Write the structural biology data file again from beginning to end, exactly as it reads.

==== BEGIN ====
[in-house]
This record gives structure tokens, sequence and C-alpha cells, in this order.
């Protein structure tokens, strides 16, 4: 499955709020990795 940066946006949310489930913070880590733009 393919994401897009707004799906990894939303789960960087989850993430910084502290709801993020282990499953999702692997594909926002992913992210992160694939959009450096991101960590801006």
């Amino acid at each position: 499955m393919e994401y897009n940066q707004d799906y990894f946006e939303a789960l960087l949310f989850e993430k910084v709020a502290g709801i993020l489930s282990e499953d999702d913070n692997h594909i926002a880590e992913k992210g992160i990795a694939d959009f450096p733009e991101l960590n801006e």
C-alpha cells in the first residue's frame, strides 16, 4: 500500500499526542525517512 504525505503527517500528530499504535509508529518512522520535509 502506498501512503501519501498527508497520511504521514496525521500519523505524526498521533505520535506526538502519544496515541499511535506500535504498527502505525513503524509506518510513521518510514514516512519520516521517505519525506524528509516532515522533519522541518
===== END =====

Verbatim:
[in-house]
This record gives structure tokens, sequence and C-alpha cells, in this order.
């Protein structure tokens, strides 16, 4: 499955709020990795 940066946006949310489930913070880590733009 393919994401897009707004799906990894939303789960960087989850993430910084502290709801993020282990499953999702692997594909926002992913992210992160694939959009450096991101960590801006």
């Amino acid at each position: 499955m393919e994401y897009n940066q707004d799906y990894f946006e939303a789960l960087l949310f989850e993430k910084v709020a502290g709801i993020l489930s282990e499953d999702d913070n692997h594909i926002a880590e992913k992210g992160i990795a694939d959009f450096p733009e991101l960590n801006e």
C-alpha cells in the first residue's frame, strides 16, 4: 500500500499526542525517512 504525505503527517500528530499504535509508529518512522520535509 502506498501512503501519501498527508497520511504521514496525521500519523505524526498521533505520535506526538502519544496515541499511535506500535504498527502505525513503524509506518510513521518510514514516512519520516521517505519525506524528509516532515522533519522541518